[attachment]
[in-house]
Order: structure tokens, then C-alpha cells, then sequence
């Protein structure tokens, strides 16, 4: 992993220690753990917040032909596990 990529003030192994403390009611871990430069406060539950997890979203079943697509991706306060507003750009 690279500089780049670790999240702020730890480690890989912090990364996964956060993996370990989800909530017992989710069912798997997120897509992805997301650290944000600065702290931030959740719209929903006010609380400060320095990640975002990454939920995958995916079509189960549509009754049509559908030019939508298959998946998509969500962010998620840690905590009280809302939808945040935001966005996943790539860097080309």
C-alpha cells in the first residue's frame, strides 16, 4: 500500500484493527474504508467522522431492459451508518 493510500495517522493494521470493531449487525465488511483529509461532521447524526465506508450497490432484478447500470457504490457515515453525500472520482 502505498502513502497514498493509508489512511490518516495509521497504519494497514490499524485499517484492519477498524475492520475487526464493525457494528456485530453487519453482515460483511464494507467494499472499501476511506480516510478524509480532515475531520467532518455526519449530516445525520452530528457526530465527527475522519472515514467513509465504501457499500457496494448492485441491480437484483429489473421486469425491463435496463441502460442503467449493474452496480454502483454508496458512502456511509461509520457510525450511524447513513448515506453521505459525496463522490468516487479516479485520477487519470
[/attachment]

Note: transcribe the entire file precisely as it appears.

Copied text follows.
[in-house]
Order: structure tokens, then C-alpha cells, then sequence
């Protein structure tokens, strides 16, 4: 992993220690753990917040032909596990 990529003030192994403390009611871990430069406060539950997890979203079943697509991706306060507003750009 690279500089780049670790999240702020730890480690890989912090990364996964956060993996370990989800909530017992989710069912798997997120897509992805997301650290944000600065702290931030959740719209929903006010609380400060320095990640975002990454939920995958995916079509189960549509009754049509559908030019939508298959998946998509969500962010998620840690905590009280809302939808945040935001966005996943790539860097080309």
C-alpha cells in the first residue's frame, strides 16, 4: 500500500484493527474504508467522522431492459451508518 493510500495517522493494521470493531449487525465488511483529509461532521447524526465506508450497490432484478447500470457504490457515515453525500472520482 502505498502513502497514498493509508489512511490518516495509521497504519494497514490499524485499517484492519477498524475492520475487526464493525457494528456485530453487519453482515460483511464494507467494499472499501476511506480516510478524509480532515475531520467532518455526519449530516445525520452530528457526530465527527475522519472515514467513509465504501457499500457496494448492485441491480437484483429489473421486469425491463435496463441502460442503467449493474452496480454502483454508496458512502456511509461509520457510525450511524447513513448515506453521505459525496463522490468516487479516479485520477487519470